Comelec ‘not authorized’ to remove poll posters
CEBU, Philippines — Campaign materials posted all over Cebu City ahead of the official start of the campaign period will only be removed by the poll body next month.
Laywer Marchel Sarno, Commission on Elections-Cebu City North District election officer, said they are only authorized to remove illegally posted campaign materials during the campaign period.
This was in response to the appeal of Cebu City Councilors Joel Garganera and Raymond Alvin Garcia to remove campaign materials posted on street and traffic posts in the city.
The campaign period for congressmen and local candidates will kick off on March 29 and will end on May 11. This excludes the first day or on the 29th which falls on the Good Friday.
The midterm elections are set on May 13.
In the meantime, Sarno said the local government unit (LGU) can initiate the removal of the posters.
“The LGU has the power to remove election posters,” he said.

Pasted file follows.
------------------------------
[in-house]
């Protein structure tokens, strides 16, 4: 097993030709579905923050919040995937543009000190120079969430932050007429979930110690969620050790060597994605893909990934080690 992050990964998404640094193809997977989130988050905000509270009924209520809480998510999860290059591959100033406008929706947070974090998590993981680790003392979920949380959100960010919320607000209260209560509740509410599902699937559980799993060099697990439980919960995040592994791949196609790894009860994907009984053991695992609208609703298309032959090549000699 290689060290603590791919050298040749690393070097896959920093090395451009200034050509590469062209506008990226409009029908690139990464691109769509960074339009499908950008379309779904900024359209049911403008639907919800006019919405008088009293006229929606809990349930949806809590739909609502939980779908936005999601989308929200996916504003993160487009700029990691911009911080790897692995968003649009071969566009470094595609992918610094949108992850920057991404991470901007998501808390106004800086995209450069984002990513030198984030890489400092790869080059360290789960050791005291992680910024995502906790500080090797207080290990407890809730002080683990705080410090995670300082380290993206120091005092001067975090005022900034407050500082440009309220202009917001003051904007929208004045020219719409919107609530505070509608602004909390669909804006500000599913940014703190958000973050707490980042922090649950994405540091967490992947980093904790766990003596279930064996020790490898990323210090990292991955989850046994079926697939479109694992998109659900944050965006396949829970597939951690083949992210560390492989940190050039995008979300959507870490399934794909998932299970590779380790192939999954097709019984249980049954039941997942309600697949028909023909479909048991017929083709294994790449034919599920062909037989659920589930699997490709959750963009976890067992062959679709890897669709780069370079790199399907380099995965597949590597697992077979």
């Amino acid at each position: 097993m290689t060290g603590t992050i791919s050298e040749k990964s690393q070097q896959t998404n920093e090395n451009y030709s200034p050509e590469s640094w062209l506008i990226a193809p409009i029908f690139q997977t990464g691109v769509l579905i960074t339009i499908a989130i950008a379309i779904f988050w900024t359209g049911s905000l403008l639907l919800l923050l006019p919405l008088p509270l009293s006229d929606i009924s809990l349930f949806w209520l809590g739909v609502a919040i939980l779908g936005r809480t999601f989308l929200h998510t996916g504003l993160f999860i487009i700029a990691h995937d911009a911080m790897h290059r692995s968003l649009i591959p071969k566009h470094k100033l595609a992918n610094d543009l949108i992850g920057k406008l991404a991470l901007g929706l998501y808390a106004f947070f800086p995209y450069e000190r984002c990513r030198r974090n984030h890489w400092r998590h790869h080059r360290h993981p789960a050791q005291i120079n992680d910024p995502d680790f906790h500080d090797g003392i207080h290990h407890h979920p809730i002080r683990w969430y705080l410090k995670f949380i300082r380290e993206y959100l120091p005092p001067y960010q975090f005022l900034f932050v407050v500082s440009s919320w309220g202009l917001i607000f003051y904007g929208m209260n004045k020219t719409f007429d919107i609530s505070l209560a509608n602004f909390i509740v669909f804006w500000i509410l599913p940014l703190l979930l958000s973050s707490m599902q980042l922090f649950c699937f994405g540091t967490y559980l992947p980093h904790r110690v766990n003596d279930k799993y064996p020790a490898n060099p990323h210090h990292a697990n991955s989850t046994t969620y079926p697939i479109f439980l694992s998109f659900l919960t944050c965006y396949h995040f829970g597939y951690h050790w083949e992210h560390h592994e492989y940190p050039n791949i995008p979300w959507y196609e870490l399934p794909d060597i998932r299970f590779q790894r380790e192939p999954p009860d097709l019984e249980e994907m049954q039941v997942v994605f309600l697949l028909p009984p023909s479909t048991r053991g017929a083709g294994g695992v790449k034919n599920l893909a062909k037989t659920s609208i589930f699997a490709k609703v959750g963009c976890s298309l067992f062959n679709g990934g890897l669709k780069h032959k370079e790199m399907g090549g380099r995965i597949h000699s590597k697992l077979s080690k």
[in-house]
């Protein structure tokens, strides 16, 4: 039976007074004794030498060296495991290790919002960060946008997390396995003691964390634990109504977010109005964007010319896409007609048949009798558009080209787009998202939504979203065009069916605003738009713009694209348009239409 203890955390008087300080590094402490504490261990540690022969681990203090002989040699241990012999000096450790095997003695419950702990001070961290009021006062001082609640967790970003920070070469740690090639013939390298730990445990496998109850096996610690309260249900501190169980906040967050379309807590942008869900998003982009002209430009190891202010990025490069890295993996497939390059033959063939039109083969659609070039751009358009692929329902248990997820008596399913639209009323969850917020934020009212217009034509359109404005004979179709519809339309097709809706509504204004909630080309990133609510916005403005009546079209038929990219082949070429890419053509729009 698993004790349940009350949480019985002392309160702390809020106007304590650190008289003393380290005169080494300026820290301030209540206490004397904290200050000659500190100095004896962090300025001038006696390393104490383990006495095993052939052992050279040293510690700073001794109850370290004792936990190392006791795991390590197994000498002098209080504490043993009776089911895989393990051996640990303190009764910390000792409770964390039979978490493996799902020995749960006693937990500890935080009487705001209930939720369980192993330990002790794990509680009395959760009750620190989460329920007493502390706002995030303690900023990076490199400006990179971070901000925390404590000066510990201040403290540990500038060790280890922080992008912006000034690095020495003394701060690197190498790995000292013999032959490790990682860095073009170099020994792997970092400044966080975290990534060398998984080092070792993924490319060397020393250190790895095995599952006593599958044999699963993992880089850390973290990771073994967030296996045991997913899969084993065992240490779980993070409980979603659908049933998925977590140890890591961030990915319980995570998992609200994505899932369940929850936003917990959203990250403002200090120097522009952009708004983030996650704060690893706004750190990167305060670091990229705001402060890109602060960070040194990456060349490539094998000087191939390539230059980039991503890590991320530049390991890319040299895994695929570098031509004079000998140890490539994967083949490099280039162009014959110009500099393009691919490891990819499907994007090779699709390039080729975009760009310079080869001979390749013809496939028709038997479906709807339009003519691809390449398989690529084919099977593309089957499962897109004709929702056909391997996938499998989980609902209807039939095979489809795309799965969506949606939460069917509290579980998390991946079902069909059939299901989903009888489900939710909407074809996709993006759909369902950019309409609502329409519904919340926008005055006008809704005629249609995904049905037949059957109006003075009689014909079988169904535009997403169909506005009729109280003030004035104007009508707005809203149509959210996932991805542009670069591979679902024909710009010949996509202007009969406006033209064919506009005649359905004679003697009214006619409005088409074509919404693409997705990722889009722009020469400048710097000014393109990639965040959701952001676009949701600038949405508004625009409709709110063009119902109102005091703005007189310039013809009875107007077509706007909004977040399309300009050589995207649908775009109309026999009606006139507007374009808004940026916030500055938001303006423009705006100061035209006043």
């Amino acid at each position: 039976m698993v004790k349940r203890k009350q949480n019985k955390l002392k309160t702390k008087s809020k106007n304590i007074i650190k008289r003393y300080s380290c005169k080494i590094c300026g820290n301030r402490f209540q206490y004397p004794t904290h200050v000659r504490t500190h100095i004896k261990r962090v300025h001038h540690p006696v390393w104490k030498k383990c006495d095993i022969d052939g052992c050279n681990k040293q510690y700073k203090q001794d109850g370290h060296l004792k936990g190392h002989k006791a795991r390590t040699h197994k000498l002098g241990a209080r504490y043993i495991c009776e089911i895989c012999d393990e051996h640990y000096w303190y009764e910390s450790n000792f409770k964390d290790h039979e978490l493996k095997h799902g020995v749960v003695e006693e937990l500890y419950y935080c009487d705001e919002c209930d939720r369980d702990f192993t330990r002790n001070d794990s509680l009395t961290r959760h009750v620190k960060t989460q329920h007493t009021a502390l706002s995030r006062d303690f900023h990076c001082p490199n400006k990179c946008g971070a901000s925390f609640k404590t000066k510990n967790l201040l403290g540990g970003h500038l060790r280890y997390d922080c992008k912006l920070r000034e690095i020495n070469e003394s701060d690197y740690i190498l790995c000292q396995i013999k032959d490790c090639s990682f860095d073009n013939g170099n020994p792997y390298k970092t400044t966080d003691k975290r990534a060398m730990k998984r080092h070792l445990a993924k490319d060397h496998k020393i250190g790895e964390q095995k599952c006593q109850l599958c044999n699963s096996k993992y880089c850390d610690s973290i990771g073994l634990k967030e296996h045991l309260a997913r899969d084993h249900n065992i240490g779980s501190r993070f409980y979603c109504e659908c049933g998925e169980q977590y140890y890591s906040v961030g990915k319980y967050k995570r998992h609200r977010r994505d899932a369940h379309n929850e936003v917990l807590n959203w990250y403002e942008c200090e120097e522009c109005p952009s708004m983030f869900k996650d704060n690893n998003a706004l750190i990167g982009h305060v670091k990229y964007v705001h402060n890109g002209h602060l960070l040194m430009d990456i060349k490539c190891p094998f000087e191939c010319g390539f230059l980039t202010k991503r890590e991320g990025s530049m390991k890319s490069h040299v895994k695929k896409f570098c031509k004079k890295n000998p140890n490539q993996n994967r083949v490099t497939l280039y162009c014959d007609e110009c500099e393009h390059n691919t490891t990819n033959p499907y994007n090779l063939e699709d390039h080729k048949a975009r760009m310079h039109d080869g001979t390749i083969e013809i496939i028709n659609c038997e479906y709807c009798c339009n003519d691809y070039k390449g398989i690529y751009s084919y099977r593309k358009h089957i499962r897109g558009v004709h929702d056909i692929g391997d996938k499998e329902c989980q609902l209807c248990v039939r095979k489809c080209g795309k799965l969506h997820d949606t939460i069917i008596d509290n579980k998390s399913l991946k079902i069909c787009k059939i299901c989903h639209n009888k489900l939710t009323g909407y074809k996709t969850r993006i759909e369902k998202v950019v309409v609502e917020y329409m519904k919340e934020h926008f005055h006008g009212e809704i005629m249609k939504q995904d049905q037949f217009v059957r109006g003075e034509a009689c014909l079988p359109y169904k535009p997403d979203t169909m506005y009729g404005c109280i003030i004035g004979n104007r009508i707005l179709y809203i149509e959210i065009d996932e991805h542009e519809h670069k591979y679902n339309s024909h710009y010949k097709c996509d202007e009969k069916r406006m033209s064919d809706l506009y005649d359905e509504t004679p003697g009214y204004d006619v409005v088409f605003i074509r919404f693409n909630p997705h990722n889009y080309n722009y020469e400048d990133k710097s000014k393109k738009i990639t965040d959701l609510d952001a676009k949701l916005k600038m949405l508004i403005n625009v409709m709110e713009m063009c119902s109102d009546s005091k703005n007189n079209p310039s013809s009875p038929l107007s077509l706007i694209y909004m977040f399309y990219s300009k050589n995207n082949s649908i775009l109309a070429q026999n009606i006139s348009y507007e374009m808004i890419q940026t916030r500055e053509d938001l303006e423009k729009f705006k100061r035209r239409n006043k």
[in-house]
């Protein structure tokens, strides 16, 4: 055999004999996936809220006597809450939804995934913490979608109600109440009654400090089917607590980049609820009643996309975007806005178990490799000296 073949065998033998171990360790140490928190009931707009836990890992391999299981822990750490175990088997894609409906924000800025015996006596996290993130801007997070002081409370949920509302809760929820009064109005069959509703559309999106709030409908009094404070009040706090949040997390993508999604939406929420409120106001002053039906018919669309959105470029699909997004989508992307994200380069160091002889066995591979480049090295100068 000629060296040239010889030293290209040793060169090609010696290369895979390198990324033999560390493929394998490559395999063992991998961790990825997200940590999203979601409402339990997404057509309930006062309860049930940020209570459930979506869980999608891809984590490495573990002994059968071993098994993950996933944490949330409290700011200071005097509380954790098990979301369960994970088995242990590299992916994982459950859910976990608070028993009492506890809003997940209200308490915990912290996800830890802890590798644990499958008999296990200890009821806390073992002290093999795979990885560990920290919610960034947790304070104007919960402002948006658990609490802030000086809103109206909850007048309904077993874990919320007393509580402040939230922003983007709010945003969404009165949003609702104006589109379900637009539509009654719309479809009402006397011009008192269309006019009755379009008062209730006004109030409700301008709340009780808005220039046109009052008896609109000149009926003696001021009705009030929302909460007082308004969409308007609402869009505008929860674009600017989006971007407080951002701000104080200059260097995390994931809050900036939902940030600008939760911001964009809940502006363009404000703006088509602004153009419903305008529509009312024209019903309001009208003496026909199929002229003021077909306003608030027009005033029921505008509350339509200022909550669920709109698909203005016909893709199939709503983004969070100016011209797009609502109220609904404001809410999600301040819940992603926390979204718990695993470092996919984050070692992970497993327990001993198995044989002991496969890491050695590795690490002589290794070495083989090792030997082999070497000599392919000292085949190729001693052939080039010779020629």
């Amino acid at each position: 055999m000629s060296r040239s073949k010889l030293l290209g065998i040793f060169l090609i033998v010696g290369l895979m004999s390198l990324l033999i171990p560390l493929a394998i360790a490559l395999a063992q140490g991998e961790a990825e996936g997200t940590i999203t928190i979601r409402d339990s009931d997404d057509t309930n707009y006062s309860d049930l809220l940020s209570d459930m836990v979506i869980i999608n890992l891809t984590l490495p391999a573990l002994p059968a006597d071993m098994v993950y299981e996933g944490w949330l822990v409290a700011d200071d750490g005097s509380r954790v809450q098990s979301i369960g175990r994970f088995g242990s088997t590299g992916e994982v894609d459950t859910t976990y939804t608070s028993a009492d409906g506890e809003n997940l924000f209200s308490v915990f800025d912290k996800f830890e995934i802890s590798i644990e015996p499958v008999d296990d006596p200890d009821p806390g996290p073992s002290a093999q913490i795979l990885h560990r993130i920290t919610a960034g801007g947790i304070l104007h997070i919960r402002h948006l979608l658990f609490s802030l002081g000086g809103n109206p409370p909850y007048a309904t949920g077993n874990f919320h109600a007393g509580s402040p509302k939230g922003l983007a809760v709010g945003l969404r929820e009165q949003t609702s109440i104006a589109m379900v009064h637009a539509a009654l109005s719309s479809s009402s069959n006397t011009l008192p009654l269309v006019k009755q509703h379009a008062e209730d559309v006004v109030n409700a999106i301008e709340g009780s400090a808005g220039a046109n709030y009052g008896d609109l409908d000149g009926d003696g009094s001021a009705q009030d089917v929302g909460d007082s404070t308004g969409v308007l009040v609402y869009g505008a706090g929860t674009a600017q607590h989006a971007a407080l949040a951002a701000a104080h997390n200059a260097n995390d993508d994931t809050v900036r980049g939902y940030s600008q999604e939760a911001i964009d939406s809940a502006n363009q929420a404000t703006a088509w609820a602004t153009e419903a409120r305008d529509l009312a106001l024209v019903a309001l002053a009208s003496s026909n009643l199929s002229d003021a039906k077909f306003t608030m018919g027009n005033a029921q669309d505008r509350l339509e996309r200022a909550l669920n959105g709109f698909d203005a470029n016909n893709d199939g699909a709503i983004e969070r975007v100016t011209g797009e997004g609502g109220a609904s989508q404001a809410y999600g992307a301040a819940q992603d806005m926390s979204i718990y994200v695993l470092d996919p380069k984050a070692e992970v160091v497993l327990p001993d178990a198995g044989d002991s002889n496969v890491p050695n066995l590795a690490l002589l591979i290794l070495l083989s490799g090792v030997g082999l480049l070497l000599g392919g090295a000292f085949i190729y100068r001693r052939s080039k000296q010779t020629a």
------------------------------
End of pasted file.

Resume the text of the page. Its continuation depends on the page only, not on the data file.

The omnipresent posters and activities of politicians and personalities are widely perceived as premature campaigning.
But Sarno said the campaign materials posted ahead of the election campaign are not an election offense.
Under existing law, he said, any person who files his certificate of candidacy shall only be considered a candidate at the start of the campaign period.
In a Philippine Star report published on July 13, 2018, Supreme Court Spokesman Theodore Te said premature campaigning is allowed under the automated election law, saying there is a high court decision that removed premature campaign as an election offense.
He cited the 2009 SC ruling on the disqualification case of then mayor Rosalinda Penera of Sta. Monica, Surigao del Norte town that changed the rule on premature campaign, which used to be an election offense under the manual election system.
The Automated Election Law or Republic Act 8436 as amended by RA 9369 effectively removed the rule on premature campaigning and allowed candidates to campaign ahead of the prescribed period under the Omnibus Election Code.
Under the SC ruling, infomercials and other advertisements of politicians joining the elections are considered as “exercise of freedom of expression” by candidates. (FREEMAN)